Korean Curry is somewhere between Japanese Katsu Curry and Indian yellow Curry. Japanese Curry is sweeter, darker and for reasons that are odd to me, are just the plain, sauce normally poured over some sort of breaded chicken or pork cutlet on rice. This was everywhere in Tokyo the last time I went last year. It was the quick meal of choice which was disappointing since as a foreigner I was searching for good sushi or Okonomiyaki or Takoyaki. I can only assume they'd gone out of fashion to some extent in the city core. I'm not sure but I digress. The Korean version, classically, as you will observe on the sauce bullion boxes, contains, Carrots, Onions and Potatos with Beef. Mom adds peas. It is spicier and not as sweet as the Japanese variety. I love it.
Over the years as my sister V and I stopped eating Beef and Chicken, mom had to adjust many of her recipes and Yellow Bap was one of them. For a while, when I was not eating any seafood at all, she would scoop out a separate little pot and add, at my request, Chickpeas. I still do that. Now, mom will use Prawn and at times add Chick Peas. The Bullion cubes are a must. I do not know any Korean that actually does this from scratch unlike some people who may do Thai or Indian Curry from scratch if they have the time and access to all the ingredients. Korean curry is simply not like that. Mom who even makes her Soy sauce, Dengjang (miso) and Gochujang from scratch uses the cubes.
All Korean markets have several brands, or if you are in an Asian Market, look for the Korean section. They will be there. They come in large candybar shaped boxes in varying degrees of heat. I have tried a few and tend to avoid Vermont, Apple and another one dominated by cartoony Japanese writing. They are too sweet and have too much starch filler. I generally buy the ones with Hangul/Korean letters or Golden. Golden, though it is Japanese is closer to the Korean taste and use. S&B, the makers of Golden have other varieties like the Apple one that are not to my taste for Korean curry. Choose the HOT regardless of the brand. None of them are hot, really. It's not like Indian curry where you really want to heed that warning. You have room to add heat. I do.
The bars actually look like candy bars, well, like baking chocolate anyway. A few years back they started compartmentalising the cubes which is brilliant for me because only larger families need the whole pack in 1 go. You need to break up the cubes and sit them in 2 c Boiled water, not boiling on a stove, for at least 10 minutes or more. I just do it first and let it sit there and then whisk it all up before pouring in.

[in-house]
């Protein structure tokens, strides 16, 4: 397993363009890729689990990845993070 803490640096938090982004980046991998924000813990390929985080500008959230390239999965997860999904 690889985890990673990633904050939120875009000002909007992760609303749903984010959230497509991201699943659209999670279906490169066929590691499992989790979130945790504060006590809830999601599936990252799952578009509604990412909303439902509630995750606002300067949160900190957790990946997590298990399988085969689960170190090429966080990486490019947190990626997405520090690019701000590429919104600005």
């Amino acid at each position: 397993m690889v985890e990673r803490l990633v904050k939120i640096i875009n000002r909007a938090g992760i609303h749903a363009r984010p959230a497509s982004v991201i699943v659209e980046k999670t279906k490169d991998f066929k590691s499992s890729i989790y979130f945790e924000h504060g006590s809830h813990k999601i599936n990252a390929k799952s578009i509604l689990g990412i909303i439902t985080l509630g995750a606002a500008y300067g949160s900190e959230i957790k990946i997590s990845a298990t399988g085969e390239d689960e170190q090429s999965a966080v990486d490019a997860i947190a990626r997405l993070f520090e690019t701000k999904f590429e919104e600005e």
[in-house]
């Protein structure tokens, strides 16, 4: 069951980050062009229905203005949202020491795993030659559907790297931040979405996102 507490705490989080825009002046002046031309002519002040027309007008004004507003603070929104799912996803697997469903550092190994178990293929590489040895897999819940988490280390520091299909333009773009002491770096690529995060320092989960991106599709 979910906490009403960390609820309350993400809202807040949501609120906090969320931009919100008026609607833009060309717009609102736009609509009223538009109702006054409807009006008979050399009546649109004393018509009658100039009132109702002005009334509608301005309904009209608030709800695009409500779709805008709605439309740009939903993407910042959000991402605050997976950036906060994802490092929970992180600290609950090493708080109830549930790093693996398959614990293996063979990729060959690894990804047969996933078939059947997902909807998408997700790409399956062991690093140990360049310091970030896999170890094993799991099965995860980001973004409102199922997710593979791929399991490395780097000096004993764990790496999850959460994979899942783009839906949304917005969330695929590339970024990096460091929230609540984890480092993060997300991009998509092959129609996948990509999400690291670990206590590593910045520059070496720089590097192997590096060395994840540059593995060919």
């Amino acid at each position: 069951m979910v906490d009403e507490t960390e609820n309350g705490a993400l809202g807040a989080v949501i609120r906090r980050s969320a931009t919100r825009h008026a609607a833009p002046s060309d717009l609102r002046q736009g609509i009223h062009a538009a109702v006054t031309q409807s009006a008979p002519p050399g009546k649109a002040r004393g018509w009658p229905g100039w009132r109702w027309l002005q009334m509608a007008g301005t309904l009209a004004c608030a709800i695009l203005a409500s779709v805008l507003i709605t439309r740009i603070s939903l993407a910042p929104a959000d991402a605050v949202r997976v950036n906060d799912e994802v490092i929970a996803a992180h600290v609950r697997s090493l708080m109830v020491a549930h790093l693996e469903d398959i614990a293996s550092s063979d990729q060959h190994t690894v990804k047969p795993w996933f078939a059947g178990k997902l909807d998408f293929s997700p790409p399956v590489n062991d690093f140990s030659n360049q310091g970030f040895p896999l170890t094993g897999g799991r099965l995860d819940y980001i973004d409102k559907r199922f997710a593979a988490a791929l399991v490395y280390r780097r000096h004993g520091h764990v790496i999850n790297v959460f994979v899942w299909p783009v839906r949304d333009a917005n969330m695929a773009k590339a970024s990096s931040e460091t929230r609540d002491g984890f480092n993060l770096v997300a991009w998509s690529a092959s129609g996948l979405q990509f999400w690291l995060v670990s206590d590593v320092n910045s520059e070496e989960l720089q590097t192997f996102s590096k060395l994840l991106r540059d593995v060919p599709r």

Prepare some Jasmine Rice. 1 c, raw for 2 people.
Vegetarian Korean Curry with Eggplant Portobellas and Tofu
4 cubes Hot Korean/Japanese Curry, ~100 g
1 medium Eggplant, cubed large
1 Portabella, stemmed and brushed
1 medium (~3/4 c) Carrot, finely chopped (because I do not like big hunks of cooked carrot)
1 medium (~3/4 c) firm fleshed Potato or 6 small new Potatoes, diced large,
1 small Onion or half large
3 cloves Garlic, chopped
1 inch Ginger, julienned (this is my add, Mom does not use Ginger)
2 hot Chilis (the small Thai ones are awesome)
200 g Extra Firm Tofu, cubed (optional)
3 c Water
1 t Black Pepper
I parcook the Eggplant. I am not as skilled as some in cooking an eggplant through in a short period of time. If I am stewing this for an hour like in say an Indian Eggplant Curry, no worries, but for a mid week meal, parcooking in the oven helps me. First thing I did when I got home was turn the oven on 450F. Toss the Eggplant cubes in 1 T of vegetable oil in the large Pot/Skillet I will be cooking in. Spread out evenly on a lined baking sheet and bake for about 20-30 minutes. Basically, until I need them is alright too. I turn the oven off at around 20 minutes and leave the door closed.
In a large Pot/Skillet, heat 1 T vegetable oil on Medium High. Add the Carrots. Hardest veg first. Sautee for 3 minutes. Add the Eggplant, Potato and Onion. Sautee for another 3-5 minutes.
Reduce heat to medium. Add the Ginger, Garlic, Chilis, Tofu and Mushrooms. 'Wok'-Stir actively but gently so as not to break up the Tofu too much for 2-3 minutes. Add a splash of water if stuff is sticking.
Add the softened Curry Cubes which have been sitting in 2 c Boiled Water to the pot and stir. 2 c because that is the size of my heatproof measuring cup. Swirl 1 c about the measuring cup to get the rest of the Curry and add to the pot. Add the Black Pepper and Salt to taste.
Cover and simmer on low to medium low for 10-15 minutes. I timed it with the rice. You can stew it for longer if you wish. Aaaaah pure childhood comfort. YUMMMMMO!